THESE DAYS when North Korea conducts a nuclear or missile test, the preferred metaphor in Washington is to compare Kim Jong Il to a spoiled child. President George W. Bush used to say the North's "Dear Leader" was like a baby throwing food on the floor in the hope that the adults would pick it up. When asked about North Korea during a recent trip to the region, Secretary of State Hillary Clinton said that as a mother she was already familiar with small children acting out to gain attention. Meanwhile, foreign-policy experts have fought over diplomatic tactics for a decade: Should we engage Pyongyang bilaterally? Multilaterally? Not at all? Journalism's contribution has been a series of depressingly accurate but not terribly prescriptive accounts of how often the U.S. and Asian governments have been reduced to internal squabbling over North Korea policy.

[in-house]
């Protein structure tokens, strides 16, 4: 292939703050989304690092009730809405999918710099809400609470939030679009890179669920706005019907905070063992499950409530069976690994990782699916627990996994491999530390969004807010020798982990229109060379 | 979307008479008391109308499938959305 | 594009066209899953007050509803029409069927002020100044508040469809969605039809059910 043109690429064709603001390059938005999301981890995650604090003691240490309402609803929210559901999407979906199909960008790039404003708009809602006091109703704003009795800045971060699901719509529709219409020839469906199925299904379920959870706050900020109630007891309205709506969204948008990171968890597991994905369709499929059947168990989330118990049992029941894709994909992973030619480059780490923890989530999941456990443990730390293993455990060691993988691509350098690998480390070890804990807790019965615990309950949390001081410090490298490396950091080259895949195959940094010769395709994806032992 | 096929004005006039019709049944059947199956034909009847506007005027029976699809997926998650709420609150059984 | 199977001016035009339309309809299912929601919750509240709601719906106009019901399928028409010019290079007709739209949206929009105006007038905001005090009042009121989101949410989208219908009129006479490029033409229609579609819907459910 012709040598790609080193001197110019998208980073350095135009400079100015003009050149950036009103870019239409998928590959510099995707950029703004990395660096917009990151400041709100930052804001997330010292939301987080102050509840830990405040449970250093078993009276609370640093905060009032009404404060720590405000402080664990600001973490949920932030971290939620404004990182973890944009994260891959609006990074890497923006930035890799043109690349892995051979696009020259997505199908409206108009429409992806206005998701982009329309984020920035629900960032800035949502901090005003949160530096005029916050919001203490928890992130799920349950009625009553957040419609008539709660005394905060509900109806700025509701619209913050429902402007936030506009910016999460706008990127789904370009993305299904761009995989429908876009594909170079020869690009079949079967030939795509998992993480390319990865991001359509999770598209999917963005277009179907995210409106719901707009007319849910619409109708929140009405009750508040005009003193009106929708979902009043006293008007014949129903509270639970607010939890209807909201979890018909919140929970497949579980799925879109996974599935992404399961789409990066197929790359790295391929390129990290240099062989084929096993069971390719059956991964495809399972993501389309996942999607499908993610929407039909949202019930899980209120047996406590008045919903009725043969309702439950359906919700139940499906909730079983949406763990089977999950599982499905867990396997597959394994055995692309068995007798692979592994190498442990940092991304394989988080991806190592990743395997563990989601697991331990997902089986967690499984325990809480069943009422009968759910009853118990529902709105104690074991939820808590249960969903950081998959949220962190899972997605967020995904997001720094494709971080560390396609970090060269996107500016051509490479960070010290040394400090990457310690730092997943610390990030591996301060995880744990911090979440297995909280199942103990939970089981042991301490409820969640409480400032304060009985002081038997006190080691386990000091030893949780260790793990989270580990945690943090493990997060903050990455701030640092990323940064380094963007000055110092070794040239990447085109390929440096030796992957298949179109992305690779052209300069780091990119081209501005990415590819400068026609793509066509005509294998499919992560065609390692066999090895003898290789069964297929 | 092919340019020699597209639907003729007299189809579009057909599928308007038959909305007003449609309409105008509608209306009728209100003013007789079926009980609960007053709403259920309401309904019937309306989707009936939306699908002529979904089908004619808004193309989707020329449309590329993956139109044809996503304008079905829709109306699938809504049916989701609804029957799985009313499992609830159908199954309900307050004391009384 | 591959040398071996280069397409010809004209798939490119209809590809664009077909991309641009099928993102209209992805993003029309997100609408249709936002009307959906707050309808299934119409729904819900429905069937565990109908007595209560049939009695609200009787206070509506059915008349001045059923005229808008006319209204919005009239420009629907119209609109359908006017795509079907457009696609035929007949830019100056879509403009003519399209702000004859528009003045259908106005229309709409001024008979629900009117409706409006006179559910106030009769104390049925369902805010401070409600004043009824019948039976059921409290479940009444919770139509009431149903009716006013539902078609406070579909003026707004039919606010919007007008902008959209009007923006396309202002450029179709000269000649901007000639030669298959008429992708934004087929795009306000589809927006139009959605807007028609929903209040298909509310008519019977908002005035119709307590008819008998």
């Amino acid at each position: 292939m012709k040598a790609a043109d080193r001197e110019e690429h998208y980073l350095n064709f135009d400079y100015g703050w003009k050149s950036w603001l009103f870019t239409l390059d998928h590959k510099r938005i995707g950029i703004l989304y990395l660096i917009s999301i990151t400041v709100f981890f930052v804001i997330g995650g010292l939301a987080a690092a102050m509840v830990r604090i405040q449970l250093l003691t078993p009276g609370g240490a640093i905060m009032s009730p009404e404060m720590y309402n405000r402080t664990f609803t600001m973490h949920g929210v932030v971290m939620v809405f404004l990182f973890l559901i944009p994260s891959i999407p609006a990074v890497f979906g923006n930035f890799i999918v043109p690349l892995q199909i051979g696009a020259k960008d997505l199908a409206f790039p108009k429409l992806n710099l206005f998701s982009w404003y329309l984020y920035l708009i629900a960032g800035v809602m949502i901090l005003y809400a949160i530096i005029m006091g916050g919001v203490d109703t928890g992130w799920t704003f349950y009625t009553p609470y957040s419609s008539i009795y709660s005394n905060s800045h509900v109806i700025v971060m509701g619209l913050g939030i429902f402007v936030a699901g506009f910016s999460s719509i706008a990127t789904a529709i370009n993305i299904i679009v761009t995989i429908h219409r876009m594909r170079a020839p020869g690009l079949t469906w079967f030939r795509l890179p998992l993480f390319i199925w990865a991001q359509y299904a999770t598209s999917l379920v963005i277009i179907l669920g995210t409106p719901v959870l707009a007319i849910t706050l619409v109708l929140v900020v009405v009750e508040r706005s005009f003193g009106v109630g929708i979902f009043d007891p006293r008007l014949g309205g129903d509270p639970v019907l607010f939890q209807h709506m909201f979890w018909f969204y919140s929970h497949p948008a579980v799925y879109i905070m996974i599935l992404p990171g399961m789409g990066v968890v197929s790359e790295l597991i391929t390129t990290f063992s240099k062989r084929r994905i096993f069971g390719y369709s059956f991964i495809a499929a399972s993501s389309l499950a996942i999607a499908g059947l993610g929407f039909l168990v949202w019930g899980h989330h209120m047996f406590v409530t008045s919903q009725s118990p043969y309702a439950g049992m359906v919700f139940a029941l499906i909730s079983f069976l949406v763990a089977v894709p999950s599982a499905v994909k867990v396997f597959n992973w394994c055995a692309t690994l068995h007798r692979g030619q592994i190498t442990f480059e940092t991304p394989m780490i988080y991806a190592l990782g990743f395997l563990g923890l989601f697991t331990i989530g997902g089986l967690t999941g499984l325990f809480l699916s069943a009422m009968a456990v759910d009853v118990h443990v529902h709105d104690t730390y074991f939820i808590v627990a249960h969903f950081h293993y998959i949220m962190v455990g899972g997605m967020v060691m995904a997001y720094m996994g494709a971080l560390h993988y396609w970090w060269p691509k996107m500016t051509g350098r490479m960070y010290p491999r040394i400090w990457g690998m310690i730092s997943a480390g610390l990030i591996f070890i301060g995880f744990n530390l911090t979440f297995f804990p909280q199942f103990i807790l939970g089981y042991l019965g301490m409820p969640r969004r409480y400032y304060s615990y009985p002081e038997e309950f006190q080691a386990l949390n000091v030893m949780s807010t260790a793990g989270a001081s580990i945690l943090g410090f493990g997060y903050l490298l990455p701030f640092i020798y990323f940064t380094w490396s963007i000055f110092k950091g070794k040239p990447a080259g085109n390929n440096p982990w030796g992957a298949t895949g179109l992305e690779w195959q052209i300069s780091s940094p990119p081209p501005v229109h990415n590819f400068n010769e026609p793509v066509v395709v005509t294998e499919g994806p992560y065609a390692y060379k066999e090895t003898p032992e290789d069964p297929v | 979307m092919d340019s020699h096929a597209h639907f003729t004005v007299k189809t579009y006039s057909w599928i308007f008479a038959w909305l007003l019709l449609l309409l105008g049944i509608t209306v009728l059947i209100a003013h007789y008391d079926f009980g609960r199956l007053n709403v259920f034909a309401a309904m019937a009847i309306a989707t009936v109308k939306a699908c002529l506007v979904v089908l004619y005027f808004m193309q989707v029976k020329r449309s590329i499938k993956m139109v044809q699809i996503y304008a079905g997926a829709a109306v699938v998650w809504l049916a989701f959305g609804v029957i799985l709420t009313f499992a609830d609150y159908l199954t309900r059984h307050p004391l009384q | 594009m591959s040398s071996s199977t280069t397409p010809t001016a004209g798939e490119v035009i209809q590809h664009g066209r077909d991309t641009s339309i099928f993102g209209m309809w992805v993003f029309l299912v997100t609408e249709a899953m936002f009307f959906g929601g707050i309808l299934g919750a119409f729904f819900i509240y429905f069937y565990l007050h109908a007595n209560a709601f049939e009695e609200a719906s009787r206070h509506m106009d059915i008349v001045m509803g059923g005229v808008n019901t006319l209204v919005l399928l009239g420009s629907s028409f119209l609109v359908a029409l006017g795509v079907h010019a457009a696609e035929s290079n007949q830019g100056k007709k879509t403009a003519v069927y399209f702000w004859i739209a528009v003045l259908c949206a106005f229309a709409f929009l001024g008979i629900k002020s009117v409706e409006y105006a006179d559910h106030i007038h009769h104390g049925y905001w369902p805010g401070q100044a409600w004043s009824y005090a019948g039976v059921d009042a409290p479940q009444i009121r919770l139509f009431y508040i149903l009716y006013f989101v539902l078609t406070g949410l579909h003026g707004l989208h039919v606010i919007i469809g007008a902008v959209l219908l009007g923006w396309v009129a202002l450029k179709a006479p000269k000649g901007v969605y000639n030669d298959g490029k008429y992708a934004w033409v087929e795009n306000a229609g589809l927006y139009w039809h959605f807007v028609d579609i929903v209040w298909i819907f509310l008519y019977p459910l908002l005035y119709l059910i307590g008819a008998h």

Lost among all the ridiculing of Kim Jong Il and the fights over the shape of the negotiating table is one unmistakable fact: North Korea has deliberately made itself more dangerous over the past fifteen years. It has increased its missile arsenal, the capabilities of its weapons, and its chemical, biological and nuclear programs. And now the rapid physical demise of Kim Jong Il adds a new element of uncertainty.